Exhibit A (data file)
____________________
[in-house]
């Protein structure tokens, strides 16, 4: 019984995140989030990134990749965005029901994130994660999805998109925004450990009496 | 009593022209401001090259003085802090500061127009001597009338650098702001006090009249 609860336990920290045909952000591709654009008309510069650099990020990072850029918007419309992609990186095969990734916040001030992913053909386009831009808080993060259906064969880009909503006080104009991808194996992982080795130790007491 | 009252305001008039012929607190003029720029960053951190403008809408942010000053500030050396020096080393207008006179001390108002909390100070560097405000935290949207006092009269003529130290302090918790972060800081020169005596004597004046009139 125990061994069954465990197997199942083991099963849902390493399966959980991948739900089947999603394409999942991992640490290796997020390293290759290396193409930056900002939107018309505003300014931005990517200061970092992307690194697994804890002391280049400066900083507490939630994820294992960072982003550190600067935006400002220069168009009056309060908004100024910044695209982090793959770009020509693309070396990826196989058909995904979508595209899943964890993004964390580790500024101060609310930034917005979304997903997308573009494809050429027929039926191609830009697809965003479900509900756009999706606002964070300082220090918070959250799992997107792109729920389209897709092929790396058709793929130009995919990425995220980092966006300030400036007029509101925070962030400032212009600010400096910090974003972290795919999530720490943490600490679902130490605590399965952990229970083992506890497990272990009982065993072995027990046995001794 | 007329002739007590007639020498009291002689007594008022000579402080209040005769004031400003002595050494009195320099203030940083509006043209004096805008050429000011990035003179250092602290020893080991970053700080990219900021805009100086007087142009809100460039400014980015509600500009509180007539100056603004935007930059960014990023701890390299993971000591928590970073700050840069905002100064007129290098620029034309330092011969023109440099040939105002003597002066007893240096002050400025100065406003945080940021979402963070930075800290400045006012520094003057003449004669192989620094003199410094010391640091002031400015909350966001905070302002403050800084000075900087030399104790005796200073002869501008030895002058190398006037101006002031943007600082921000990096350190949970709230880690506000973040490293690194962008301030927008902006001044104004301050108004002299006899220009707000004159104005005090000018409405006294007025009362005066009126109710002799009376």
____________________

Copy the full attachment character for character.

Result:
[in-house]
């Protein structure tokens, strides 16, 4: 019984995140989030990134990749965005029901994130994660999805998109925004450990009496 | 009593022209401001090259003085802090500061127009001597009338650098702001006090009249 609860336990920290045909952000591709654009008309510069650099990020990072850029918007419309992609990186095969990734916040001030992913053909386009831009808080993060259906064969880009909503006080104009991808194996992982080795130790007491 | 009252305001008039012929607190003029720029960053951190403008809408942010000053500030050396020096080393207008006179001390108002909390100070560097405000935290949207006092009269003529130290302090918790972060800081020169005596004597004046009139 125990061994069954465990197997199942083991099963849902390493399966959980991948739900089947999603394409999942991992640490290796997020390293290759290396193409930056900002939107018309505003300014931005990517200061970092992307690194697994804890002391280049400066900083507490939630994820294992960072982003550190600067935006400002220069168009009056309060908004100024910044695209982090793959770009020509693309070396990826196989058909995904979508595209899943964890993004964390580790500024101060609310930034917005979304997903997308573009494809050429027929039926191609830009697809965003479900509900756009999706606002964070300082220090918070959250799992997107792109729920389209897709092929790396058709793929130009995919990425995220980092966006300030400036007029509101925070962030400032212009600010400096910090974003972290795919999530720490943490600490679902130490605590399965952990229970083992506890497990272990009982065993072995027990046995001794 | 007329002739007590007639020498009291002689007594008022000579402080209040005769004031400003002595050494009195320099203030940083509006043209004096805008050429000011990035003179250092602290020893080991970053700080990219900021805009100086007087142009809100460039400014980015509600500009509180007539100056603004935007930059960014990023701890390299993971000591928590970073700050840069905002100064007129290098620029034309330092011969023109440099040939105002003597002066007893240096002050400025100065406003945080940021979402963070930075800290400045006012520094003057003449004669192989620094003199410094010391640091002031400015909350966001905070302002403050800084000075900087030399104790005796200073002869501008030895002058190398006037101006002031943007600082921000990096350190949970709230880690506000973040490293690194962008301030927008902006001044104004301050108004002299006899220009707000004159104005005090000018409405006294007025009362005066009126109710002799009376």